Materials and methods

Plant material and chromosome preparation

The materials for the study were specimens of Aconitum variegatum L. and A. degenii Gáyer (2n = 2× = 16), A. firmum Rhb., and A. plicatum Köhler ex Rchb. (2n = 4× = 32) belonging to the subgenus Aconitum, collected from natural sites in Carpathians and Sudetes and then cultivated in the Botanical Garden of the Jagiellonian University in Kraków. All of the analyzed species are rare and protected in Poland. Three of them (A. degenii, A. firmum, and A. plicatum) are listed in the Polish Red Data Book of Plants (2001) and classified as vulnerable species. A. variegatum is a Central European endemic representing the mountain element in the lowlands, and A. degenii is an endemic of eastern and southern Carpathians. From the two high-mountain tetraploid taxa, A. firmum is a western Carpathian endemic, and A. plicatum is a central European endemic known in Poland from the Sudetes. Three plants of Polish origin from each species were analyzed by FISH. Cytometric DNA estimations were performed not only on these plants but also on material collected in other Carpathian sites (Table 1).
Table 1

The origin of investigated plants. Taxonomical nomenclature after Mitka (2003)



Number of analyzed plants

DNA amount


A. variegatum

Gorce Mts



Beskid Niski Mts



Dąbrowa Górnicza


Krzymosze near Siedlce





A. degenii

Bihor Mts


Gutii Mts


Czarnohora Mts


Bieszczady Mts



A. firmum

Rodna Mts


Tatra Mts



A. plicatum

Sudeten Mts



Plants were taken to the laboratory and kept in pots, and then tips of roots were cut from them for cytological analysis. The material was pretreated with saturated aqueous solution of α-bromonaphtalene overnight at 4 °C and fixed in absolute ethanol/glacial acetic acid. After fixation, root tips were macerated with a 1% mixture of pectinase and cellulase for 10 min at 37 °C. Preparations were made by squashing in a drop of 45% acetic acid. Cover slips were then flicked off after freezing in dry ice, air-dried, and kept at − 24 °C until used.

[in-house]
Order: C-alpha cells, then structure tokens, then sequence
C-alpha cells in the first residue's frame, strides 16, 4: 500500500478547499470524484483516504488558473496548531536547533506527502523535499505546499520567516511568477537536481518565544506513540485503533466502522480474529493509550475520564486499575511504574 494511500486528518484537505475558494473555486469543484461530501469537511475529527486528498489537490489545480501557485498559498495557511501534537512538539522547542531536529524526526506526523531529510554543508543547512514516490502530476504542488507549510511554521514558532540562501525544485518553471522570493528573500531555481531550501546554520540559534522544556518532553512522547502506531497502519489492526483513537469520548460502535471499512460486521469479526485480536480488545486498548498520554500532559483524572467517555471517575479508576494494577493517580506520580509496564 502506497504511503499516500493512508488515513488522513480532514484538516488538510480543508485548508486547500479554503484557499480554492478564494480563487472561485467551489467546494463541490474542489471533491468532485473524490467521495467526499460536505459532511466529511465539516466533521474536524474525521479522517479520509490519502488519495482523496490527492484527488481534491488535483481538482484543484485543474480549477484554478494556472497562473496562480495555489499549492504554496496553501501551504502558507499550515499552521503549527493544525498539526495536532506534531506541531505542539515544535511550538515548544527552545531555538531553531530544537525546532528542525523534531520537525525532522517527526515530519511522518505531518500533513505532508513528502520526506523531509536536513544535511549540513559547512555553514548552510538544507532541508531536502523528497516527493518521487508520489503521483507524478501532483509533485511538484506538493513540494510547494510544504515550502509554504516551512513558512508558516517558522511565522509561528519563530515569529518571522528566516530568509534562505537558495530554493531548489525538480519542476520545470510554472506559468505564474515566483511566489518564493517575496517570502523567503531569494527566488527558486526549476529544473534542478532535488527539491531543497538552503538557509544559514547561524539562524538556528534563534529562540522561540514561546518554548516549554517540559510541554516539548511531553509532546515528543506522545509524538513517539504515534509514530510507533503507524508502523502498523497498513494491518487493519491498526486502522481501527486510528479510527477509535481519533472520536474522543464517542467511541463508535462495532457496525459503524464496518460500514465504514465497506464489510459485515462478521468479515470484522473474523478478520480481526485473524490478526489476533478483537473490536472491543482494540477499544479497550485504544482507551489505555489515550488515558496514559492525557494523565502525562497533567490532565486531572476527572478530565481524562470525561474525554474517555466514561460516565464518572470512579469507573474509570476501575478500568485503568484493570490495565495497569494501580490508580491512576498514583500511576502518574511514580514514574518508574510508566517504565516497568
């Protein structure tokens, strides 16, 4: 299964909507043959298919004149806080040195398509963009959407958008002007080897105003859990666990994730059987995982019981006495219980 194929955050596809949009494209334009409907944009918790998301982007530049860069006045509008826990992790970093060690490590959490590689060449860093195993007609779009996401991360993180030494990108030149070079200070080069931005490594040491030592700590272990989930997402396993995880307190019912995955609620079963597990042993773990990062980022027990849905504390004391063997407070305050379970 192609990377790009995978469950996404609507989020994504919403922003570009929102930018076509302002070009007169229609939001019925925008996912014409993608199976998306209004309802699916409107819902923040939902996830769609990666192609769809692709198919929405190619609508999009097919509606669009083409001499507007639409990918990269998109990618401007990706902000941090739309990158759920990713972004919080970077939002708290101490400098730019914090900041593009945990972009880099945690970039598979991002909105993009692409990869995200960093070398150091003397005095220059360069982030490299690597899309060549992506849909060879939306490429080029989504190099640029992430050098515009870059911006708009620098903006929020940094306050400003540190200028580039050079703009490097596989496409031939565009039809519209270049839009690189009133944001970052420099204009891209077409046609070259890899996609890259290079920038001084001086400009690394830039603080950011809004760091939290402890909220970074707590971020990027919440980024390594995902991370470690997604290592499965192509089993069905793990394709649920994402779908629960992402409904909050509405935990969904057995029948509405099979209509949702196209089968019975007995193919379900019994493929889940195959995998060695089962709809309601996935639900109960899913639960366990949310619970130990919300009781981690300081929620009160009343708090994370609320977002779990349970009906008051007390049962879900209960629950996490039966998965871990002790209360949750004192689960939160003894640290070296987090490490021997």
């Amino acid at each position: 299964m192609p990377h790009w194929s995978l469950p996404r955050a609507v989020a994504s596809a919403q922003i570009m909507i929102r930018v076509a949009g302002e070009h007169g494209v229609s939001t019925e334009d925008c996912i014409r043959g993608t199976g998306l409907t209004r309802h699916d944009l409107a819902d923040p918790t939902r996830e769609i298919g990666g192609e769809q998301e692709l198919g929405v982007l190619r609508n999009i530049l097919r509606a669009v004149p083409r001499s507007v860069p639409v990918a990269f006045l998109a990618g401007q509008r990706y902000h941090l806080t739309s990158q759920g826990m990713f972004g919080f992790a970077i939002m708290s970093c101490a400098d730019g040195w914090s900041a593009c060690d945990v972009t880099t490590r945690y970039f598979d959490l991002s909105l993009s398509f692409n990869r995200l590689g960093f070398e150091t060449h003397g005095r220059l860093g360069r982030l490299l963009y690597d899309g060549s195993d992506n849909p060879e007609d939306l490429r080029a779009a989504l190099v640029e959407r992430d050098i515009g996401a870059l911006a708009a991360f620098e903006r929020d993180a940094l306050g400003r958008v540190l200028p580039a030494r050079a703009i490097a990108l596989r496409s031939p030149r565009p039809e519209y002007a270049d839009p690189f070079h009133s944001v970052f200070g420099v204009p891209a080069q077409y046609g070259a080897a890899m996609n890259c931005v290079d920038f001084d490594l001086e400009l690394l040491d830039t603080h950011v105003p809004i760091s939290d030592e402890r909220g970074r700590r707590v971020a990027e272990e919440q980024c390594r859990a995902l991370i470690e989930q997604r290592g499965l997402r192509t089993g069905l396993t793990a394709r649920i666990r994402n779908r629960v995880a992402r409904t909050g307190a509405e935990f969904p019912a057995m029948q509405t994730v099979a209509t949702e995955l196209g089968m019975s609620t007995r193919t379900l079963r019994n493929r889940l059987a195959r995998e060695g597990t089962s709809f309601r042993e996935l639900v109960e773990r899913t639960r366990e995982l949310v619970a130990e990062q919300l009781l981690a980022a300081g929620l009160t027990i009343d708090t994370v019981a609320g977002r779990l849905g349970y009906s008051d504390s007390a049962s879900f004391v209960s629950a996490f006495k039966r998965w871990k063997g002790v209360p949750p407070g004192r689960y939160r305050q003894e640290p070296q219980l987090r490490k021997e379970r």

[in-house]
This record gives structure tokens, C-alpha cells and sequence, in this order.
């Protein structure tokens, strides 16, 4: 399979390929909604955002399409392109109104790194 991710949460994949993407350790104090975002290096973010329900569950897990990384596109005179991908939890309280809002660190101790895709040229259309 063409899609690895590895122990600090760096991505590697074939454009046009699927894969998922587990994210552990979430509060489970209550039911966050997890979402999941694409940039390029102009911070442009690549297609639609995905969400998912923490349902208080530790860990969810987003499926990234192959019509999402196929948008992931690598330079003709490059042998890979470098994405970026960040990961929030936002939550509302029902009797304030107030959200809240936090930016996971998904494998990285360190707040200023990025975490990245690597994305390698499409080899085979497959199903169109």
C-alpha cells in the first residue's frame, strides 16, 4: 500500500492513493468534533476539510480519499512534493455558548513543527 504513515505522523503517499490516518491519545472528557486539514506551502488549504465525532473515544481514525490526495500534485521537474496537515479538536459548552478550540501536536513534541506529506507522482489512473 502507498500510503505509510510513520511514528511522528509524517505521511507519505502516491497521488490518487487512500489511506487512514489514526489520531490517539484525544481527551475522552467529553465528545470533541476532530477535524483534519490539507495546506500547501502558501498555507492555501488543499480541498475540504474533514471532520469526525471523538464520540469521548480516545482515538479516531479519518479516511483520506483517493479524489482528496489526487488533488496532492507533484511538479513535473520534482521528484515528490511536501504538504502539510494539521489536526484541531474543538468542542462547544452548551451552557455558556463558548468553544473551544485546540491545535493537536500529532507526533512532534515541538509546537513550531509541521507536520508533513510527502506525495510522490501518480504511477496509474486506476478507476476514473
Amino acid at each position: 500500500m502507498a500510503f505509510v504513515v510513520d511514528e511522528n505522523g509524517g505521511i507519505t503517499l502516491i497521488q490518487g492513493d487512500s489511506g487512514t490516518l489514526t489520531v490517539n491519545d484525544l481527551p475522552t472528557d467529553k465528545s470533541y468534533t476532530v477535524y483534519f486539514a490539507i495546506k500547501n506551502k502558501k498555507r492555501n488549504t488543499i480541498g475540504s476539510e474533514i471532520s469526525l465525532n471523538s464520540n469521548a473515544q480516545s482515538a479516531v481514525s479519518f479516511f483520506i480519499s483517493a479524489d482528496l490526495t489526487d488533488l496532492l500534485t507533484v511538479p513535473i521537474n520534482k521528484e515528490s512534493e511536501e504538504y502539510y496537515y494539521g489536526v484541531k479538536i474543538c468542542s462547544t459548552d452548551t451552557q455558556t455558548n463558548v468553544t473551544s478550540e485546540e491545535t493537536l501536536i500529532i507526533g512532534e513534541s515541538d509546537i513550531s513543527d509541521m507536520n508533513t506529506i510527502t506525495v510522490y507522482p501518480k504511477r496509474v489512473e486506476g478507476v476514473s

DNA probe labeling and FISH

The procedure followed the protocol described in detail by Wolny and Hasterok (2009) with minor modifications. In brief, the following DNA probes were used: (i) a 2.3 kb ClaI subclone representing the fragment of a 25S rDNA genic region of Arabidopsis thaliana (Unfried and Gruendler 1990) was labeled by nick translation with digoxigenin-11-dUTP (Roche, Indianapolis, IN, USA) and used to detect the 35S rDNA loci containing the genes encoding for 18S-5.8S-25S rRNA. (ii) The pTa794 clone containing a 410 bp fragment of 5S rDNA unit isolated from wheat (Gerlach and Dyer 1980) was labeled by PCR with tetramethyl-rhodamime-5-dUTP (Roche) and used to visualize 5S rDNA loci. Primer sequences and conditions for the reactions were as described by Hasterok et al. (2002).

General conditions of the FISH procedure were as follows: slides were incubated with DNase-free RNase (100 μg/ml) in 2× SSC for 1 h at 37 °C, then washed in three changes of 2× saline sodium citrate (SSC) buffer for 15 min, post-fixed in 1% formaldehyde in PBS buffer followed by washes in 2× SSC for 15 min, dehydrated in an ethanol series (70, 90, and 100%) and air-dried. The DNA probes were mixed to a final concentration of 2.5–3.5 ng/μl of hybridization mixture along with 50% deionized formamide, 20% dextran sulfate, 2× SSC, 0.5% SDS, and salmon sperm blocking DNA in 500–100× excess of labeled probes. The hybridization mixture was pre-denatured (75 °C for 10 min), applied to the chromosome preparations, and denatured together at 75 °C for 5 min in an Omnislide in situ hybridization system (Hybaid, Basingstoke, UK) and then incubated overnight at 37 °C in a humid chamber to allow renaturation. After hybridization, slides were washed for 10 min in 15% deionized formamide in 0.1× SSC at 42 °C, which is equivalent to 82% stringency, followed by several washes in 2× SSC. Digoxigenated probe was immunodetected according to standard protocols by antidigoxigenin antibodies conjugated with fluorescein isothiocyanate (FITC; Roche). After final dehydration, preparations were mounted and counter-stained in Vectashield (Vector Laboratories, Burlingame, CA, USA) antifade buffer containing 2.5 μg/ml 4′-6-diamidino-2-phenylindole (DAPI; Serva). Images were taken using a Leica DMRB epifluorescent microscope equipped with a CoolSnap (Photometrics) monochromatic CCD camera and then processed uniformly using Picture Publisher (Micrographx) software. For visualization of very tiny FISH signals, we used the option “find edges” of the ImageJ program (